The US employment data is the main event before the weekend. The Federal Reserve's QE3+ is conditioned on sustained and substantial improvement in the labor market. That means regardless of today's report, the Fed's long term asset purchases will continue. In fact, they are likely to continue through at least next year and may even increase early 2013 to make up for the completion of Treasury purchases under Operation Twist.
Today's employment report may be more important from a political point of view than policy. The consensus is that the Presidential debate has breathed fresh life into Romney's campaign and changed the momentum. A soft jobs report may see Romney press his advantage. That said, we think the polls in the swing states are more important than national polls.
The monthly employment report is always a bit of a wild card. It is regarded as one of the most difficult numbers for economists to forecast. Remember, it is a net figure. Hundreds of thousands of jobs are created and destroyed every month. The few inputs that economists use, like weekly initial jobless claims, ISM reports and other surveys, were mixed. ADP is not very reliable on a month-to-month basis. Over the past 12-months the average miss has been about 55k and in the August, its initial estimate was 98k too much. In four of the past six months, ADP's estimate has been on average 82k above the BLS initial estimate. The two times that it was too low, the average miss was 10k.
Work by Stone and McCarthy found that the BLS itself typically under-estimates the August report, perhaps due to faulty seasonal adjustments. They found the BLS revises up the initial August estimate by an average of 62k over the past decade.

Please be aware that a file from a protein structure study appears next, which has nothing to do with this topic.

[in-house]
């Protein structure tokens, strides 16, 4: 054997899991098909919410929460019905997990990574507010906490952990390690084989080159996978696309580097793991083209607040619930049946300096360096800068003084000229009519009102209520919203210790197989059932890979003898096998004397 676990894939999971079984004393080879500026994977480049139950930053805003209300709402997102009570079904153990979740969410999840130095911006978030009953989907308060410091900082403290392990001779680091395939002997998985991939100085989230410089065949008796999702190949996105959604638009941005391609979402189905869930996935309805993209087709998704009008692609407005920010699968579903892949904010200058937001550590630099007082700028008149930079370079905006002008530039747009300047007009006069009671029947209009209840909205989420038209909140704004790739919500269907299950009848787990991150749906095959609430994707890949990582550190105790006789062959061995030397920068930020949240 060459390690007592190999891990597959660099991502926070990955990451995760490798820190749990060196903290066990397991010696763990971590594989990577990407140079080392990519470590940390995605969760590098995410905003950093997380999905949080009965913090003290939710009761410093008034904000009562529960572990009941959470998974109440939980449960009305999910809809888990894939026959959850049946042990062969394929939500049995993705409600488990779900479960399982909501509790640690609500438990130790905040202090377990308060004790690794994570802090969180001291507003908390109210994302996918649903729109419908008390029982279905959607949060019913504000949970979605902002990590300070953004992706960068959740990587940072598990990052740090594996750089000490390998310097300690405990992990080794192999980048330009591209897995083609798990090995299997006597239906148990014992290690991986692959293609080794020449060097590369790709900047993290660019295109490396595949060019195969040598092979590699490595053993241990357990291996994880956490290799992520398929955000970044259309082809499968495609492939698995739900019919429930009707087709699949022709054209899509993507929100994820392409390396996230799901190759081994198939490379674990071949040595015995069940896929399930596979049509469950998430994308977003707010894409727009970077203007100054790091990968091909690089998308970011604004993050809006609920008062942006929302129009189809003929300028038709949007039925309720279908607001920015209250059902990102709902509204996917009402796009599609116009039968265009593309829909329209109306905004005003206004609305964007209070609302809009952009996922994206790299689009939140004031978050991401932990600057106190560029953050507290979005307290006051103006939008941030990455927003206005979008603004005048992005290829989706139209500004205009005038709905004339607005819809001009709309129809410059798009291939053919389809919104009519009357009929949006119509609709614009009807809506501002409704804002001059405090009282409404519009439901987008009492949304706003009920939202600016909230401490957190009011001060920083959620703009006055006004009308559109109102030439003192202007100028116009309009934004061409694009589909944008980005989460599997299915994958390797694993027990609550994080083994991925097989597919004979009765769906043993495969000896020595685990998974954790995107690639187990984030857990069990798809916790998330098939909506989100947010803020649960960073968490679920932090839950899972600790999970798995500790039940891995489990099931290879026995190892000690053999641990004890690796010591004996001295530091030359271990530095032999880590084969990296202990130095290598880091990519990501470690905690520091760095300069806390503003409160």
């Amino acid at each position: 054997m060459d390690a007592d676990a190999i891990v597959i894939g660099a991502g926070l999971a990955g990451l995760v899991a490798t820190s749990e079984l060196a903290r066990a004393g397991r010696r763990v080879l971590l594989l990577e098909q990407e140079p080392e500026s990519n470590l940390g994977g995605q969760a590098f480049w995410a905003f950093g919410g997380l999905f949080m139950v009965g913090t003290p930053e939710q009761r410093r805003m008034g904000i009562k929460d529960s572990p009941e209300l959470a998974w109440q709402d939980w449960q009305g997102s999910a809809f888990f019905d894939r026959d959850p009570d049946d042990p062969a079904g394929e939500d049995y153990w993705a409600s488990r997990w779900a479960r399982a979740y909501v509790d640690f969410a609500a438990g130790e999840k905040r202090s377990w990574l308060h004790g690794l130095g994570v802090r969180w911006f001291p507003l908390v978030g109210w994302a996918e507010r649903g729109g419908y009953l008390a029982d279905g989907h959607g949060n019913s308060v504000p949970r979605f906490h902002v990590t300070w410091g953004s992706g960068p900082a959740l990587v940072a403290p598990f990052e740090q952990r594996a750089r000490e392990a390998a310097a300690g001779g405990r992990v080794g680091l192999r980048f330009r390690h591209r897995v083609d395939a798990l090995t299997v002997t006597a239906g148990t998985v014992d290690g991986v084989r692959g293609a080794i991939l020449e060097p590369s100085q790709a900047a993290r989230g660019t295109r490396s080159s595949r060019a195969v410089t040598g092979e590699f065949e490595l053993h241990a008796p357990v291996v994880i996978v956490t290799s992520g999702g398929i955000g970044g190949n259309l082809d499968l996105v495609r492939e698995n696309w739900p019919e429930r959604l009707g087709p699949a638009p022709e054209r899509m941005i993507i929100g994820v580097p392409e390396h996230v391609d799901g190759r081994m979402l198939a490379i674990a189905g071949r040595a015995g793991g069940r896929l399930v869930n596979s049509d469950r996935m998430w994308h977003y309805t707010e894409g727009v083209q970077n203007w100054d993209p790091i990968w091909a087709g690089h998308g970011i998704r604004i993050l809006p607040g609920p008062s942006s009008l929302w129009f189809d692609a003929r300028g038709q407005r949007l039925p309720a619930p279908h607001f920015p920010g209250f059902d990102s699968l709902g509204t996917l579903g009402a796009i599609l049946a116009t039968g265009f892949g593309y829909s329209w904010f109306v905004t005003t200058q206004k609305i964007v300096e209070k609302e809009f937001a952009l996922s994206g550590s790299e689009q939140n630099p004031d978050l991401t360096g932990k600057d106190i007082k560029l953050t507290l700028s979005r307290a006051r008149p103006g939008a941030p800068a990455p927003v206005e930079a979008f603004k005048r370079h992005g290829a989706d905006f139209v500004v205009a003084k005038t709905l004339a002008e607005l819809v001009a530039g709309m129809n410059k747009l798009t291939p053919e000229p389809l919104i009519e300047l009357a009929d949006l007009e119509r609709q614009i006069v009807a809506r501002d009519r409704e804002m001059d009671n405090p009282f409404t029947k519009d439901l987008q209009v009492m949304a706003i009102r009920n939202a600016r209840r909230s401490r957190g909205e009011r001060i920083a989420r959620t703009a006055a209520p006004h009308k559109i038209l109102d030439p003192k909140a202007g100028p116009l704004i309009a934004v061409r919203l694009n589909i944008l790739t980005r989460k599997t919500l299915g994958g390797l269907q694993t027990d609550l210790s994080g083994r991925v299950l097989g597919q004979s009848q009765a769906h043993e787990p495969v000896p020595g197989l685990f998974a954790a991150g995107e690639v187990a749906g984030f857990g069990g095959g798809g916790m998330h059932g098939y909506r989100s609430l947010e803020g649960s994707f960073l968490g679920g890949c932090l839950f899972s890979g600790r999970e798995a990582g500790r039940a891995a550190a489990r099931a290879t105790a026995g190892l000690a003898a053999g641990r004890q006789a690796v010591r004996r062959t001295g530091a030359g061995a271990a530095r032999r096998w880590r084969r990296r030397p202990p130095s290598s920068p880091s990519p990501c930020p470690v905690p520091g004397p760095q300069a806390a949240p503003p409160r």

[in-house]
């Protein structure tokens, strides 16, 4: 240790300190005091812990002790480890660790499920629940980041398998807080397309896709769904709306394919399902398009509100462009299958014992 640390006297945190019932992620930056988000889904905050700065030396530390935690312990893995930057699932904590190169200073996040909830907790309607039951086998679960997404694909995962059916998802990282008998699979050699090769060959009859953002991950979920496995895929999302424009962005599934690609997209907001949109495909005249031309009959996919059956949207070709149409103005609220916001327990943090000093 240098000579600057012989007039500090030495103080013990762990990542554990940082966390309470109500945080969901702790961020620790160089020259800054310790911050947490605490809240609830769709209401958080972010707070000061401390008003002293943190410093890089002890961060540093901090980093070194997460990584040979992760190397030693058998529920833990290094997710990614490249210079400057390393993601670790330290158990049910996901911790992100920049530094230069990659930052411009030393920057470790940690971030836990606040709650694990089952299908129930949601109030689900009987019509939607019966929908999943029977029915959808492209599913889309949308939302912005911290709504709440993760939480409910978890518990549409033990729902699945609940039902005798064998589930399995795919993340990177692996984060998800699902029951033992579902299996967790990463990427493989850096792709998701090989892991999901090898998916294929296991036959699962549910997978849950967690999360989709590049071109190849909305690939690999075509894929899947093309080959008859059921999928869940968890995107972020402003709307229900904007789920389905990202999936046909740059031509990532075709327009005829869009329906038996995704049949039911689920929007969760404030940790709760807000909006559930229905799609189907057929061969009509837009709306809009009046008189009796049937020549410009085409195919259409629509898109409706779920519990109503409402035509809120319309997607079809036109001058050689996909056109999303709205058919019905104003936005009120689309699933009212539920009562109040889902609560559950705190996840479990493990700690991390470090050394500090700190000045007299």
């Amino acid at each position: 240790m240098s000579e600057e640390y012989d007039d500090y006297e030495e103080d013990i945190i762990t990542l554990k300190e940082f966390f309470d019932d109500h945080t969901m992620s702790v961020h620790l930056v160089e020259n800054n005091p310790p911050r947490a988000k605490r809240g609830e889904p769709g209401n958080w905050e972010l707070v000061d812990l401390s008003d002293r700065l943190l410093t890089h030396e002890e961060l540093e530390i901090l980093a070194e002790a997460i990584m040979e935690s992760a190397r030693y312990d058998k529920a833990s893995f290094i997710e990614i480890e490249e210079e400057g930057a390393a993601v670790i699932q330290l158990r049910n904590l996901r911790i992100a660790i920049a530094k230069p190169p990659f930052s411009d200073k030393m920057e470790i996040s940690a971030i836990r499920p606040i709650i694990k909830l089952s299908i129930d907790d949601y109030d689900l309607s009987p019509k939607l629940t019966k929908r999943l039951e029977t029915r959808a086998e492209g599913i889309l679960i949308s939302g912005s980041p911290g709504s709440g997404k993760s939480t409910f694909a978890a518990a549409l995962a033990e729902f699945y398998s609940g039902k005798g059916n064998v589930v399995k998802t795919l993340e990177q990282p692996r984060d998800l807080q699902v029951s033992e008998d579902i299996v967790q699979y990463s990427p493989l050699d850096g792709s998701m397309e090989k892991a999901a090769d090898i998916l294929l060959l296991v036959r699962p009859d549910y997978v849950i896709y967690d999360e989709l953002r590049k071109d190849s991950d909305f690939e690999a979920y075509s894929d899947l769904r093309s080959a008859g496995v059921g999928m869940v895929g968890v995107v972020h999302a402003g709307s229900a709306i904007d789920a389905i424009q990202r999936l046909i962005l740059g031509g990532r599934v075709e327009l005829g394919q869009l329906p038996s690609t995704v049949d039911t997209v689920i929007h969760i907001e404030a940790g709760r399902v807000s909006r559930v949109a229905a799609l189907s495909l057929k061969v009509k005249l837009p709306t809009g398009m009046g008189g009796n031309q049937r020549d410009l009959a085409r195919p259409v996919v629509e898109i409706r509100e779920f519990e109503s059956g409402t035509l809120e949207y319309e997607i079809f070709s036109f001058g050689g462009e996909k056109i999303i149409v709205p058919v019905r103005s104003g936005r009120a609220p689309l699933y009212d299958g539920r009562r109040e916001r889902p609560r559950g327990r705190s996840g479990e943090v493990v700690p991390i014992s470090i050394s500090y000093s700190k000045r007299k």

The US needs to create around 170-200k net new jobs a month to drive the unemployment rate toward 7% - which is not, to be clear - the target. The Fed has adopted a formal inflation target, but no formal target for its other mandate. Nevertheless, that is the kind of jobs growth that economists appear to have settled on.
Canada will report employment data as well today. Like the US, the Canadian employment data tends to be volatile. Look for some payback after the outsized 34.3k increase in August. Recall there was a 12.5k loss of full time jobs and a 46.7k increase in part time jobs. The consensus is for a 10k increase in September. In August there was a 36.4k loss of goods producing jobs. This seems a bit much. Similarly, in August the transportation sector lost 37k jobs - this is also outsized.
The correlation between the Canadian dollar and the S&P 500 has eased from the summer's tight fit near 0.88 to a still noteworthy 0.76 over the past 60-days (on a percentage change basis) and slightly less over the past 30-days (0.74).
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